As fas as the point Mental made about a higher ror not meaning a higher bet - the way I always understood it and played it is that if you accept a 2% ror then that means that your max bet should be 2% of your BR

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There are several rules of thumb about RoR that gloss over the very difficult problem of calculating a RoR for an arbitrary PDF. The 2% rule might apply for low-variance games like BJ or coin flipping. I rarely play low-variance games. If I need to know a session RoR, I do Monte Carlo sims. The RoR formula is really only good for low-risk games that tend towards a normal distribution very quickly. I have never used it.

If you play DK Rocket at max payoff, you have a 1 in 1030 chance of hitting a 999:1 payoff. If you bet 2% of your bankroll on DK Rocket with enough cashback to make it slightly +EV, you have a 95% chance of going broke, not 2%.

I have heard of edge over odd as a rule of thumb for Kelly betting. Your rule of thumb doesn't even have edge built into it, so it cannot be generally applicable. If you edge is negative, your RoR is 100% no matter how small your bet is.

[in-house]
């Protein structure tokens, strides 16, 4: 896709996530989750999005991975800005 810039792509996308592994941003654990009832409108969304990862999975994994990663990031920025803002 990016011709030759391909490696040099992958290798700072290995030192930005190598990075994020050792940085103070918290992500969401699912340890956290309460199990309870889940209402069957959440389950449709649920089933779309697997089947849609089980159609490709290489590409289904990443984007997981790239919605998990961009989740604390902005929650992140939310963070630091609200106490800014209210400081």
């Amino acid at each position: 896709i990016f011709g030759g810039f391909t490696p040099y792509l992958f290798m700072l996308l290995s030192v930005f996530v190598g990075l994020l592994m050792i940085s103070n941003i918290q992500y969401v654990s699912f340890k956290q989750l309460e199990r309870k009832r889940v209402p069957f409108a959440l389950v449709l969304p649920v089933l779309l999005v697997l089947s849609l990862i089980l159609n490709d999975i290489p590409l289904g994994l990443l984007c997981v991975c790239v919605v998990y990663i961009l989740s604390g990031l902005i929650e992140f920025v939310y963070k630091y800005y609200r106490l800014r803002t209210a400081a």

Quote:Ace2For low-edge games, your RoR will be very close to double the probability of finishing the session with a busted bankroll. This is true for any variance level according to the Ace2 Conjecture

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Risk of ruin is defined for an infinite series of bets, What do you mean by 'finishing the session'? If a session is short enough, you can never bust.

I know a lot of folks mean something different when they talk about RoR. Risk of ruin as defined by Wikipedia, is the probability of busting a single finite bankroll before making infinite money from a +EV game.

I believe the link from Don Schlesinger's book "Blackjack Attack" gives an excellent explanation or ror for blackjack - the guy is truly great on bj imho

obviously, ror will be very different - and can get - I would presume - extremely complicated - for other games such as machine games with high variance

https://www.blackjackincolor.com/blackjackrisk1.htm